Breeding cages have been built, like the large predatory bird cage at the Jerusalem Biblical Zoo. Their genetic profile has been checked, and new methods of treating the eggs and chicks have been developed. Since 1989, over 60 chicks have been raised in Israel and 43 have been released. The Biblical Zoo in Jerusalem has been a part of this project since 1994, when a large breeding aviary was built.

Israel is not alone in the effort. Across Asia, bird-conservation groups, in cooperation with government officials, are racing to establish captive-breeding facilities in a final bid to rescue the vultures from the brink of extinction, by encouraging the birds to breed and raise young.

In India, organizations such as the Royal Society for the Protection of Birds is working in India with the Bombay Natural History are working to save various breeds of vulture by setting up such centers, which are also designed to look after sick and injured birds.

The effort is being fueled by the impact of the vulture decline, which is already being felt throughout Asia. Rotting carcasses left uneaten by vultures pose a health hazard. Such carcasses are linked to the spread of diseases such as anthrax, according to the conservationists.

Other animals, such as rats, cats, and dogs, are filling the niche once filled by vultures. Wild dog populations in particular have increased substantially, leading to an increase in the spread of rabies and physical attacks on people.

The breeding of the vultures with broken wings is not the first breakthrough that Israel has had in the world effort to save the vultures – including an exercise in same-sex housekeeping.

Five years ago, zoo keepers at the Jerusalem Biblical zoo noticed that Dashik and Yahuda, two male vultures had built a nest together and were mating. So they decided to give the couple an artificial egg to see what would happen, and the two males took to the egg, incubating it perfectly as a team. The next step was giving them a child to raise.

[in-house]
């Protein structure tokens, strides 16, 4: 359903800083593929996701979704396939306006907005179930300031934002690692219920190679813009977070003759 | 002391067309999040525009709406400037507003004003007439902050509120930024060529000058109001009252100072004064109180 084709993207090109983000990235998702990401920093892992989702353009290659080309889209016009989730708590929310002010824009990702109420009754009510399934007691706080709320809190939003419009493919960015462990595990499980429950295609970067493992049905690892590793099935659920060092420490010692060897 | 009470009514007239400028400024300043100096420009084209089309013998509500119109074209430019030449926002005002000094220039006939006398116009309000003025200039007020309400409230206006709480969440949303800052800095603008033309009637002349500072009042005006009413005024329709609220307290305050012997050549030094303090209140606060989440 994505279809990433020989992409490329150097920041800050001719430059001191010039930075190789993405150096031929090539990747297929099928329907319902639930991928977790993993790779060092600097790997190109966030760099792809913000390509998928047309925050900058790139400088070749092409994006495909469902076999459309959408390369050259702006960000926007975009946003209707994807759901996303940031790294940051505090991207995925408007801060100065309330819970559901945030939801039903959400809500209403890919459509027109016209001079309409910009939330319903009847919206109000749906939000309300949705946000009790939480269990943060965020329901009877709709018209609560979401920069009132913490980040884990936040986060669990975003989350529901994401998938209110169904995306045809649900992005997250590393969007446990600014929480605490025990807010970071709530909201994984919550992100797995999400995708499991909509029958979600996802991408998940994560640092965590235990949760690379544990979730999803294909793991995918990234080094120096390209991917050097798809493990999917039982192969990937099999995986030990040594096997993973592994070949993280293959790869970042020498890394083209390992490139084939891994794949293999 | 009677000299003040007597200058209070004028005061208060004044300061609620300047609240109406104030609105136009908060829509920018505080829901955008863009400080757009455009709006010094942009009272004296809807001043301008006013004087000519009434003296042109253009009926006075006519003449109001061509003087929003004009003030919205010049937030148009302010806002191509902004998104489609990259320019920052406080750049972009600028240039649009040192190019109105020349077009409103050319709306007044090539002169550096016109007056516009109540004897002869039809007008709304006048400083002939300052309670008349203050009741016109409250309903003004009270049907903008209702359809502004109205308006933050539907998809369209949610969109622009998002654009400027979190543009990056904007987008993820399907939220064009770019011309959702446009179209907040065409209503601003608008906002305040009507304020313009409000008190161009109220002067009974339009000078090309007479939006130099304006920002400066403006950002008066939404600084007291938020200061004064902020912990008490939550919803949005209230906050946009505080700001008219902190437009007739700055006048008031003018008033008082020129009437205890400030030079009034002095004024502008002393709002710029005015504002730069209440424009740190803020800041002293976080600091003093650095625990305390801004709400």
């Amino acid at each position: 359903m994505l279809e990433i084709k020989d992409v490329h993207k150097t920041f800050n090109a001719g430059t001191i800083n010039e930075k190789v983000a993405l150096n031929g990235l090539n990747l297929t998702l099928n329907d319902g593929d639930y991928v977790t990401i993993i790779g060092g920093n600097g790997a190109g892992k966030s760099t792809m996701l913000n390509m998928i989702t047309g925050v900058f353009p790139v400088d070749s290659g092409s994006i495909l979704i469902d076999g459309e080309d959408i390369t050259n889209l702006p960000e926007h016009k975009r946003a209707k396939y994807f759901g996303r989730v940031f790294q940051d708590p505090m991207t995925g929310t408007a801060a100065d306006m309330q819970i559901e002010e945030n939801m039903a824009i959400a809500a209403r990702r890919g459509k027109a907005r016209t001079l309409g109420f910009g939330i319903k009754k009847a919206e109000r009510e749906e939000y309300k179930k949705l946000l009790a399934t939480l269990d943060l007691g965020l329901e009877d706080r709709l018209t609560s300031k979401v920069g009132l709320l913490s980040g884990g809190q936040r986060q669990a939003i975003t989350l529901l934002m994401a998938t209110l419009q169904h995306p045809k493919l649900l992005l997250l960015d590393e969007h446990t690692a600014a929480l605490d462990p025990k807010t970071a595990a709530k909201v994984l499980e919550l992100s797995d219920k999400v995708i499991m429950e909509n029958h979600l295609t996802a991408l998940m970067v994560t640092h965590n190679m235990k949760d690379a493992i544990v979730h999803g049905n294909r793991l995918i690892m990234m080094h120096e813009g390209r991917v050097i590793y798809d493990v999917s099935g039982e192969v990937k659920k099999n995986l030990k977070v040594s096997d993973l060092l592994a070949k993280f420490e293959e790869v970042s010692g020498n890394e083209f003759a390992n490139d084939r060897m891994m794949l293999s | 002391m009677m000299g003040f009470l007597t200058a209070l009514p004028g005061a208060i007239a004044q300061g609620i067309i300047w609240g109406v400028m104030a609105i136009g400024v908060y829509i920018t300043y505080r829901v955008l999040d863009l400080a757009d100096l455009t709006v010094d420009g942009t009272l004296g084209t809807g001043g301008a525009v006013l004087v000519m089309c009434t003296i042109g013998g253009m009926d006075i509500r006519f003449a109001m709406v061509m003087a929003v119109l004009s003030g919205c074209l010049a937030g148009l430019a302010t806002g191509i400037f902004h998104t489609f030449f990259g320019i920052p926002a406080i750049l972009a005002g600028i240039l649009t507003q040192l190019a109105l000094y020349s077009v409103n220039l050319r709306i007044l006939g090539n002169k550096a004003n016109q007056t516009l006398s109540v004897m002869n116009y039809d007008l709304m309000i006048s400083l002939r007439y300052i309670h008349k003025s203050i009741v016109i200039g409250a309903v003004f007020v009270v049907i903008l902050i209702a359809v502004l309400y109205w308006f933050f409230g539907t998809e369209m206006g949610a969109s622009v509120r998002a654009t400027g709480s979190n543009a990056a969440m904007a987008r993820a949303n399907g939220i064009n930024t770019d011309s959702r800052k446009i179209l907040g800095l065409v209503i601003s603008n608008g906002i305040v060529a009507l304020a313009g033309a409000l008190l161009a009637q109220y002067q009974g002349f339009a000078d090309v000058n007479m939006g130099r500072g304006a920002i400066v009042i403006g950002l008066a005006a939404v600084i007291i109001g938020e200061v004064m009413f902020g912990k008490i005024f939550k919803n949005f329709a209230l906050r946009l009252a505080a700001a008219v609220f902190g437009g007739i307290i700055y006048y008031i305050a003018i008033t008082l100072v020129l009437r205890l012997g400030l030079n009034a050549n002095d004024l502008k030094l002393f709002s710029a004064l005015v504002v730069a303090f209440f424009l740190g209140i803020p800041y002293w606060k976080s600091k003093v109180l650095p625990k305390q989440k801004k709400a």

And indeed, the same-sex couple managed to raise a number of babies, exceeding expectations. Since that time, they have “divorced” and gone on to form male/female pairs, and both are producing eggs and chicks with their new mates on a regular basis.

There was a reason beyond mere curiosity for seeking parenting help from the pair of cohabitating male vultures. Normally, female Griffon vultures lay only one egg a year. But if the egg is taken from the mother, she will lay a second egg.

By providing suitable surrogate parents for the eggs that are taken, bird keepers can increase the number of vultures that are bred.

The enclosure at the Jerusalem Biblical Zoo operates in close conjunction with all the authorities throughout the country that are participating in the Spreading Wings program to save the vultures. The Israel Raptor Breeding Center operates behind the scenes in the program, by taking the eggs of rare species such as the Griffon vultures for the purpose of incubation. Eventually, the chicks are either returned to their biological parents or deposited with adoptive parents.